More than 300 residential care homes for younger disabled adults have not been inspected by the care watchdog for more than two years, according to official figures obtained by Disability News Service (DNS).
The figures, released by the Care Quality Commission (CQC) in response to a freedom of information request, also show that 87 care homes in England have not had an inspection since 2014.
And 10 homes have not had an inspection for between three and four years.
In all, the CQC figures show that, on 1 June 2017, there were 311 care homes for adults under 65 (out of a total of 5,358 homes across England) that had not had an inspection by the regulator in the previous two years.
Despite DNS alerting CQC to the figures on Monday, the commission failed to respond to requests for a comment by noon today (Thursday).
The commission’s press office claimed today that its “team of analysts” were not clear how the figures were compiled, even though the press office has been told that they were simply taken from a spreadsheet – provided by CQC – which showed the “latest inspection review date” of all “active” care homes for “younger adults” that were described by CQC as offering “residential social care”.
Another CQC press officer claimed yesterday that she had been unable to respond to the DNS request because she was dealing instead with a story from The Times newspaper.
Instead of commenting on the figures, CQC issued the following statement: “We have inspected and rated every adult social care service that was registered on or before October 2014, many more than once.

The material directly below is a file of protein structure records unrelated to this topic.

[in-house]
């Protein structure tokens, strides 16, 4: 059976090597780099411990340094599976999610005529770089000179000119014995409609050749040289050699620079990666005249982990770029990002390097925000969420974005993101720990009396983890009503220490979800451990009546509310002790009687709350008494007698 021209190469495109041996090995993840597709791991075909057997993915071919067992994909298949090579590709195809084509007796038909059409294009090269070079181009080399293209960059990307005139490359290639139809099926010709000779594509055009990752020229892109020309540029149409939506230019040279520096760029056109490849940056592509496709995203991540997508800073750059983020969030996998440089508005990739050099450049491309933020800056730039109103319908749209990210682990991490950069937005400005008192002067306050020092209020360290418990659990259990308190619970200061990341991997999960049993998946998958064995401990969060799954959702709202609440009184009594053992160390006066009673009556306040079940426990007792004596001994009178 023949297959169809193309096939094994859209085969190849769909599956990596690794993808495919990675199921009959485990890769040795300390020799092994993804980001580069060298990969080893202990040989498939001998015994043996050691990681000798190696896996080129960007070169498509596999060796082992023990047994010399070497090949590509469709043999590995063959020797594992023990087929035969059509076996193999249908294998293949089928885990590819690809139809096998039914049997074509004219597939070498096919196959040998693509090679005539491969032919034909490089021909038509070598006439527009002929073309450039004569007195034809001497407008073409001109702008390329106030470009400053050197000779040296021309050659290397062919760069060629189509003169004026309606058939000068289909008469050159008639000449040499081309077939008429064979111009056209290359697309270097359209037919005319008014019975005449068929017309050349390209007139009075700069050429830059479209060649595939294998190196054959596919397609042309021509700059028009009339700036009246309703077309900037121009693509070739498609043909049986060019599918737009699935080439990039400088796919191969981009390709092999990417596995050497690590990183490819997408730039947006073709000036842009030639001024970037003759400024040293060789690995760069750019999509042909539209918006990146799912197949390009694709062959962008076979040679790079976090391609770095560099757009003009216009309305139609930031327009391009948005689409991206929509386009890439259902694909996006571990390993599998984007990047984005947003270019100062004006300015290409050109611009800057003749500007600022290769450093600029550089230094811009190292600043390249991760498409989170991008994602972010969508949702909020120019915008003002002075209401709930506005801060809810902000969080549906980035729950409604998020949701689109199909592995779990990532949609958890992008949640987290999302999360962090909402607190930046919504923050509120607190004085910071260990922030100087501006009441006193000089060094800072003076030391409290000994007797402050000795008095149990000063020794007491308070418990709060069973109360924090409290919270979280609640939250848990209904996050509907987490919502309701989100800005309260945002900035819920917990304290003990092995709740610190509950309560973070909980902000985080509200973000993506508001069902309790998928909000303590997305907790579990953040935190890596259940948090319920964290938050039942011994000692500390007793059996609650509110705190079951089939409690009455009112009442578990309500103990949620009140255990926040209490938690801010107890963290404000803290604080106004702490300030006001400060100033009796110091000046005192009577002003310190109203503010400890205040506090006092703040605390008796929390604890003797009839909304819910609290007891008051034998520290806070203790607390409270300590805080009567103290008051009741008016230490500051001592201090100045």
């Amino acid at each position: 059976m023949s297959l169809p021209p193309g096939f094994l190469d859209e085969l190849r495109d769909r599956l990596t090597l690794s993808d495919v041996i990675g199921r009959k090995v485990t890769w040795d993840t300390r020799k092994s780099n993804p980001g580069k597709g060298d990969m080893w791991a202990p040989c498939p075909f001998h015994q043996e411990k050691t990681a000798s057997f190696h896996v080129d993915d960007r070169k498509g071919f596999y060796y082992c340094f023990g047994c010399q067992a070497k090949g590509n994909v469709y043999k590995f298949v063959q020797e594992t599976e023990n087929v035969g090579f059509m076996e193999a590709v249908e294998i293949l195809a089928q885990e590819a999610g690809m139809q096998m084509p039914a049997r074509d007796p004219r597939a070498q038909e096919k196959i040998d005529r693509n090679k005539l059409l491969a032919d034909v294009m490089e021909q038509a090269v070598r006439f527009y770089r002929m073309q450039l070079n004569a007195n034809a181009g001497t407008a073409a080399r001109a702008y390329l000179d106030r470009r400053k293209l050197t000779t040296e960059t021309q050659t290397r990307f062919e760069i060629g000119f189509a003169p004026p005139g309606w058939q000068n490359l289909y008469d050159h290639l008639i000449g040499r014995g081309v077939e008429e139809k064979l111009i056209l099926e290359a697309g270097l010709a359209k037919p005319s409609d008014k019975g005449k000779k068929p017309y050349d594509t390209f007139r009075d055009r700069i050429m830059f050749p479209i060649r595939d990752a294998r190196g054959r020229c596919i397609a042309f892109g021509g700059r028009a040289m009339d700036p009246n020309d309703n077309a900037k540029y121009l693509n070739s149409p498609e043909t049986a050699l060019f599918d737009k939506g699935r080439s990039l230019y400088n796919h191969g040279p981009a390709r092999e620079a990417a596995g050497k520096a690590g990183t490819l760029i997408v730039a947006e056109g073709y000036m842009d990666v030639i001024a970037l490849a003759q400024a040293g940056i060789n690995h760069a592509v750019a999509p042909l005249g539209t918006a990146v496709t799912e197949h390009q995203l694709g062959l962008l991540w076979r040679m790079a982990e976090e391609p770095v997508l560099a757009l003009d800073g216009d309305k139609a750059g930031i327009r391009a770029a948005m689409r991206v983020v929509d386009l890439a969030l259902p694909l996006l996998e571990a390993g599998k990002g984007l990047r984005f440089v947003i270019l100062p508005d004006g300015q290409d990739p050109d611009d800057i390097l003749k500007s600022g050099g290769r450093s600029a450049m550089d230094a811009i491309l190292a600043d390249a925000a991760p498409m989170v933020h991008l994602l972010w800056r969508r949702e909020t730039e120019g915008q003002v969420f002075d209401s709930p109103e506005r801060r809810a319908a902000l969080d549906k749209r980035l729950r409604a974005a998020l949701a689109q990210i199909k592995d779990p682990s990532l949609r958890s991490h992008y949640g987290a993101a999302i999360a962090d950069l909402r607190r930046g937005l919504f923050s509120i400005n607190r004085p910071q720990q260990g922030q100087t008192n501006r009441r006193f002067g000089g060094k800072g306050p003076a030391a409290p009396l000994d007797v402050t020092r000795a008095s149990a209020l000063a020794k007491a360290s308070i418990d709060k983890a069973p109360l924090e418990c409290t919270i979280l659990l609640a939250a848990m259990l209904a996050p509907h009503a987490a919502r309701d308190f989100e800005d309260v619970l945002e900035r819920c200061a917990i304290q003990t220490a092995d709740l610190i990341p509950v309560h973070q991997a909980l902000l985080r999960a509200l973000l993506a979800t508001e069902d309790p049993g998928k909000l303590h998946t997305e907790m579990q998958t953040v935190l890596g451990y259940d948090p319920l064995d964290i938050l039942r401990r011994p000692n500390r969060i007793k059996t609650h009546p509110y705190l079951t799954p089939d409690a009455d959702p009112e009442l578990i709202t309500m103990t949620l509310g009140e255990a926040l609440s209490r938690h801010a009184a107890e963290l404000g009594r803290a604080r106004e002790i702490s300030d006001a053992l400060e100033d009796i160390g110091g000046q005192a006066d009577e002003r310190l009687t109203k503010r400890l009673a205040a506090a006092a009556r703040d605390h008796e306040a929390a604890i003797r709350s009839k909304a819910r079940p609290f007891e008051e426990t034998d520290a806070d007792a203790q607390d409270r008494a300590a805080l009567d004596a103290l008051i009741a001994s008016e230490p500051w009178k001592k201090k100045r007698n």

“In particular, we have prioritised our re-inspections on where we have the greatest concerns about quality and safety.
“Our strategy signals how we intend to do this further, as part of our wider plans for the regulation of this sector in England.
“This is so that we can ensure that people receive safe, high-quality and compassionate care and so that we can encourage improvement.”
It is just the latest in a series of concerns to be raised about the commission’s inspection regime.
In May, documents obtained by DNS following a freedom of information request showed that disabled people helping to deliver a vital part of CQC’s inspection programme – contracted out to the former government-owned disability employment business Remploy – had been refused support workers, while one had been bullied into resigning.
Last year, an NHS whistleblower found that the watchdog was failing to order urgent inspections of care homes, despite coroners warning that action must be taken to prevent further deaths of the disabled and older people who lived there.
And last summer, figures obtained through another DNS freedom of information request found that the number of inspections of adult social care services that had been cancelled or rescheduled every month had risen by more than 360 per cent in just one year.